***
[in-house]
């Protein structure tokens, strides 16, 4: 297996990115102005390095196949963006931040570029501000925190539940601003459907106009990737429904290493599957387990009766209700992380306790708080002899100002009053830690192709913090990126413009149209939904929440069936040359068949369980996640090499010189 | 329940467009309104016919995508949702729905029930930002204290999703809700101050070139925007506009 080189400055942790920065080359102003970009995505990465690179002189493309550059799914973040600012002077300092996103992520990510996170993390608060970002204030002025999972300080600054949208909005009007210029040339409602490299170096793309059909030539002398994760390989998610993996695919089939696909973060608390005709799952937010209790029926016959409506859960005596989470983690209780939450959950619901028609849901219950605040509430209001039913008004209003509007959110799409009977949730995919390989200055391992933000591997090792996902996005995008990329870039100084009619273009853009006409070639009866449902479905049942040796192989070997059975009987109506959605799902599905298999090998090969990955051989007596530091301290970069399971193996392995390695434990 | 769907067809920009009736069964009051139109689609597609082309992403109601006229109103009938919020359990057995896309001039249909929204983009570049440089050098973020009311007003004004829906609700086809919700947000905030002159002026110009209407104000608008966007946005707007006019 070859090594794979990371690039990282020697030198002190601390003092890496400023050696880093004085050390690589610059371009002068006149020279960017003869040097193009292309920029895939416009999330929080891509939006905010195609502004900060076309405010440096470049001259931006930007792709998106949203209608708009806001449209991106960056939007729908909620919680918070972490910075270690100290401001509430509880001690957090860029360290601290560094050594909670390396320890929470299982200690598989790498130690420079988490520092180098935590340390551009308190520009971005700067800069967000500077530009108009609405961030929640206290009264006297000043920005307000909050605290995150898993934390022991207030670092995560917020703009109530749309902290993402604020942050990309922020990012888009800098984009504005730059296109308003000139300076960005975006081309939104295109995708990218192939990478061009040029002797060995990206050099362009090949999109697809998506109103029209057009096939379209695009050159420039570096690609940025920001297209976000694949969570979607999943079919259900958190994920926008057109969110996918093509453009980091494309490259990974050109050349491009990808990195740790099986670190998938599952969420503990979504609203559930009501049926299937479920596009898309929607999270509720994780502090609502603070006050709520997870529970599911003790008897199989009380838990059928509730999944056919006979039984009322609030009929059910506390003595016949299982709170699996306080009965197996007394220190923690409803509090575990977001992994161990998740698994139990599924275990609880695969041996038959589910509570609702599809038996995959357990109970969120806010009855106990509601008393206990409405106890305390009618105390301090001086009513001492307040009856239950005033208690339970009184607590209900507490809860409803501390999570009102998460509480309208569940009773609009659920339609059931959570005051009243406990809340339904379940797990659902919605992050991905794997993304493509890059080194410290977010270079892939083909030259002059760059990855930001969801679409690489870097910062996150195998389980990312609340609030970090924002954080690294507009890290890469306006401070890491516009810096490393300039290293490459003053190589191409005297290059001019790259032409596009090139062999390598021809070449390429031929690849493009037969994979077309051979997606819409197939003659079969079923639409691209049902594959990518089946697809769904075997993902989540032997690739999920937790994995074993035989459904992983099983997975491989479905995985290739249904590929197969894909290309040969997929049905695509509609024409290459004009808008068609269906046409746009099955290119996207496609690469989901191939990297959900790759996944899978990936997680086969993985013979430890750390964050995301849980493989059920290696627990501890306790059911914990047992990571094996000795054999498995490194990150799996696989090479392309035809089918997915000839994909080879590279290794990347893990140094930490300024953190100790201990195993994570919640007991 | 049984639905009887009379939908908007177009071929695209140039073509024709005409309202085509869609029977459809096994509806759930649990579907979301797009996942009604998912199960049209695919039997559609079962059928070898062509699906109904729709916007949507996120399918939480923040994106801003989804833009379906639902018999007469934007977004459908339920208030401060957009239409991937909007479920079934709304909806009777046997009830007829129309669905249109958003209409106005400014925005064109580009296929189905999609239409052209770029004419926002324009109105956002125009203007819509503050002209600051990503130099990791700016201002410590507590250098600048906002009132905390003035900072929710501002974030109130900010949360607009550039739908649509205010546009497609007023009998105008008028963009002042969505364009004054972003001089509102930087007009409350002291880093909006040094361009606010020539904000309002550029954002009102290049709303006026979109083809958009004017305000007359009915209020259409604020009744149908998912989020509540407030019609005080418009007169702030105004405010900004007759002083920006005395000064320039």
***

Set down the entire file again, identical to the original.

[in-house]
């Protein structure tokens, strides 16, 4: 297996990115102005390095196949963006931040570029501000925190539940601003459907106009990737429904290493599957387990009766209700992380306790708080002899100002009053830690192709913090990126413009149209939904929440069936040359068949369980996640090499010189 | 329940467009309104016919995508949702729905029930930002204290999703809700101050070139925007506009 080189400055942790920065080359102003970009995505990465690179002189493309550059799914973040600012002077300092996103992520990510996170993390608060970002204030002025999972300080600054949208909005009007210029040339409602490299170096793309059909030539002398994760390989998610993996695919089939696909973060608390005709799952937010209790029926016959409506859960005596989470983690209780939450959950619901028609849901219950605040509430209001039913008004209003509007959110799409009977949730995919390989200055391992933000591997090792996902996005995008990329870039100084009619273009853009006409070639009866449902479905049942040796192989070997059975009987109506959605799902599905298999090998090969990955051989007596530091301290970069399971193996392995390695434990 | 769907067809920009009736069964009051139109689609597609082309992403109601006229109103009938919020359990057995896309001039249909929204983009570049440089050098973020009311007003004004829906609700086809919700947000905030002159002026110009209407104000608008966007946005707007006019 070859090594794979990371690039990282020697030198002190601390003092890496400023050696880093004085050390690589610059371009002068006149020279960017003869040097193009292309920029895939416009999330929080891509939006905010195609502004900060076309405010440096470049001259931006930007792709998106949203209608708009806001449209991106960056939007729908909620919680918070972490910075270690100290401001509430509880001690957090860029360290601290560094050594909670390396320890929470299982200690598989790498130690420079988490520092180098935590340390551009308190520009971005700067800069967000500077530009108009609405961030929640206290009264006297000043920005307000909050605290995150898993934390022991207030670092995560917020703009109530749309902290993402604020942050990309922020990012888009800098984009504005730059296109308003000139300076960005975006081309939104295109995708990218192939990478061009040029002797060995990206050099362009090949999109697809998506109103029209057009096939379209695009050159420039570096690609940025920001297209976000694949969570979607999943079919259900958190994920926008057109969110996918093509453009980091494309490259990974050109050349491009990808990195740790099986670190998938599952969420503990979504609203559930009501049926299937479920596009898309929607999270509720994780502090609502603070006050709520997870529970599911003790008897199989009380838990059928509730999944056919006979039984009322609030009929059910506390003595016949299982709170699996306080009965197996007394220190923690409803509090575990977001992994161990998740698994139990599924275990609880695969041996038959589910509570609702599809038996995959357990109970969120806010009855106990509601008393206990409405106890305390009618105390301090001086009513001492307040009856239950005033208690339970009184607590209900507490809860409803501390999570009102998460509480309208569940009773609009659920339609059931959570005051009243406990809340339904379940797990659902919605992050991905794997993304493509890059080194410290977010270079892939083909030259002059760059990855930001969801679409690489870097910062996150195998389980990312609340609030970090924002954080690294507009890290890469306006401070890491516009810096490393300039290293490459003053190589191409005297290059001019790259032409596009090139062999390598021809070449390429031929690849493009037969994979077309051979997606819409197939003659079969079923639409691209049902594959990518089946697809769904075997993902989540032997690739999920937790994995074993035989459904992983099983997975491989479905995985290739249904590929197969894909290309040969997929049905695509509609024409290459004009808008068609269906046409746009099955290119996207496609690469989901191939990297959900790759996944899978990936997680086969993985013979430890750390964050995301849980493989059920290696627990501890306790059911914990047992990571094996000795054999498995490194990150799996696989090479392309035809089918997915000839994909080879590279290794990347893990140094930490300024953190100790201990195993994570919640007991 | 049984639905009887009379939908908007177009071929695209140039073509024709005409309202085509869609029977459809096994509806759930649990579907979301797009996942009604998912199960049209695919039997559609079962059928070898062509699906109904729709916007949507996120399918939480923040994106801003989804833009379906639902018999007469934007977004459908339920208030401060957009239409991937909007479920079934709304909806009777046997009830007829129309669905249109958003209409106005400014925005064109580009296929189905999609239409052209770029004419926002324009109105956002125009203007819509503050002209600051990503130099990791700016201002410590507590250098600048906002009132905390003035900072929710501002974030109130900010949360607009550039739908649509205010546009497609007023009998105008008028963009002042969505364009004054972003001089509102930087007009409350002291880093909006040094361009606010020539904000309002550029954002009102290049709303006026979109083809958009004017305000007359009915209020259409604020009744149908998912989020509540407030019609005080418009007169702030105004405010900004007759002083920006005395000064320039």